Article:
It might come as a bit of a shock to some people (especially non-homeschoolers) that we take the entire month of December off from school every year.
As soon as the Christmas carols start ringing, we take a break from our workbooks. We don’t do our level readers or practice our numbers or even write in our journals. We take all of December off from homeschooling. But that doesn’t mean that we stop learning.
This annual month-long break came about because we found December to be so busy. From Christmas concerts to parties to special Santa-story time at the library, there are just so many activities that happen during the month. And that’s on top of the hustle and bustle of the holiday season. There’s baking to be done, presents to buy or make, and decorations to put up. To make it a less stressful and more enjoyable time for everyone, we did away with seatwork and workbooks. This freed up extra time for us to do other things and celebrate the Christmas season.
One of our goals as homeschoolers was to create a home environment that is restful and peaceful. The flexibility that homeschooling offers means that we can take a break when things are busy. We aren’t rushing our kids to finish workbooks or complete assignments just so we can rush out to a concert or go Christmas shopping. We get a more peaceful house during the holidays.
Books under the tree
A fun activity that has become a family tradition is our nightly Christmas story. At the beginning of the month, we wrap up 24 books and put them under the tree. We include classics like “The Night Before Christmas,” “How the Grinch Stole Christmas” and, of course, at least 1 (or sometimes 3) version of the Christmas story. Add in some fun winter books and other cute Christmas stories, and we’ve got a great pile of books for storytime.
We love to do an activity advent calendar. Last year, we strung up some twinkle lights and hung little paper bags off it. Each bag contained a little chocolate and a slip of paper with an activity for us to do that day. Activities might include writing a Christmas wishlist, baking cookies, watching a special movie or going to a Christmas party. Get our activity advent printable and make one for your home.
Printable available at: https://raisingatoz.com/advent-calendar-activities/
Extra Events and Outings
The calendar fills up quickly in December. Between the different concerts and plays, parties, and other fun activities that only come up during this holiday time, we like to take full advantage of these extras and include them in our schedule.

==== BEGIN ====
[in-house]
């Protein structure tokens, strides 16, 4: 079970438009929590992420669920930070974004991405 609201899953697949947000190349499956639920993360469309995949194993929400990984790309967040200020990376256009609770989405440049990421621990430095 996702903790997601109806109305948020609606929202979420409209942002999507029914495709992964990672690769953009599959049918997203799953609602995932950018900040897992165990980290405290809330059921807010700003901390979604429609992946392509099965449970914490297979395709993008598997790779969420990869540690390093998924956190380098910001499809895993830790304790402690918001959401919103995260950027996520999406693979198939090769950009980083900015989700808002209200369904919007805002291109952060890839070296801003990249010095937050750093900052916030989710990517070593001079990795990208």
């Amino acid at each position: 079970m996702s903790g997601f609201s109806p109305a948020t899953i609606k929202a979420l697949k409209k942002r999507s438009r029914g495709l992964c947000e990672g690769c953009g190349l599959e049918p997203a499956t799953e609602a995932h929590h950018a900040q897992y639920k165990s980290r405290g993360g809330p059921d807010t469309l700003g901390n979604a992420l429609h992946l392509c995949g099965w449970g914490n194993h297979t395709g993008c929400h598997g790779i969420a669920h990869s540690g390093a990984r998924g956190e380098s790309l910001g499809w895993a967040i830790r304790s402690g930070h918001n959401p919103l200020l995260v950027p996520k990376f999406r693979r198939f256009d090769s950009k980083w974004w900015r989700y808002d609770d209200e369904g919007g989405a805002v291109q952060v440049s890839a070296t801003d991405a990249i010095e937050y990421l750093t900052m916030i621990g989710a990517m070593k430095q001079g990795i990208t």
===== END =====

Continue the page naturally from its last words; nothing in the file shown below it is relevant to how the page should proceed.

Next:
It’s easy to get lost in the hustle and bustle of December. By taking a few weeks off schooling, we get to focus on family. We can hang out, have a family movie night, and take walks in the woods together. We also have family visiting from out of town. When we take a break from the workbooks, we can spend more time with our aunts, uncles, and cousins. One of the benefits of homeschooling is the ability to focus on family. We certainly add an emphasis on this during the holidays.
Time for Rest
This is such an important lesson. In a world that often glorifies busy, teaching our kids the value of rest and time off is important. We’re teaching them time-management, self-care and the importance of saying “No.” The holidays can be a time of stress for parents. But by taking one thing off our daily to-do, we can open up time for things that really matter. For us, that means extra time with family, at church, and for our family traditions.
What We’re Learning
But just because we aren’t doing “school” doesn’t mean that we aren’t learning. If we’re skipping the workbooks and not “studying” during December, what are the kids learning? The short answer is LOTS!
We do so much reading with all those Christmas and winter books that are hidden under the tree, and we don’t just read them at bedtime.
We practice writing with our wish lists and Christmas cards.
We work on different math concepts while budgeting and buying presents and baking cookies.
We get to experience a variety of music and dramatic events with the concerts and plays, even participating in the Christmas Eve service’s retelling of the nativity story.
We learn about charity, gratitude and helping others through acts of service during the month.
We learn about our family’s culture, history and traditions through family gatherings and food (Tourtière! French Canadian meat pies, anyone?)
There’s lots of learning happening, but you won’t find it in a workbook. We find it in our everyday lives during the festive season.
Amanda and Stéphane Ostrander are two teachers who decided to homeschool. They live in Greater Sudbury, Ontario where they are happily raising their two daughters, Alexie and Zoé. Avid vloggers, they love to share their homeschool journey, support, and learning ideas with other homeschooling families. See what they have for you and your homeschool life at Raising A to Z.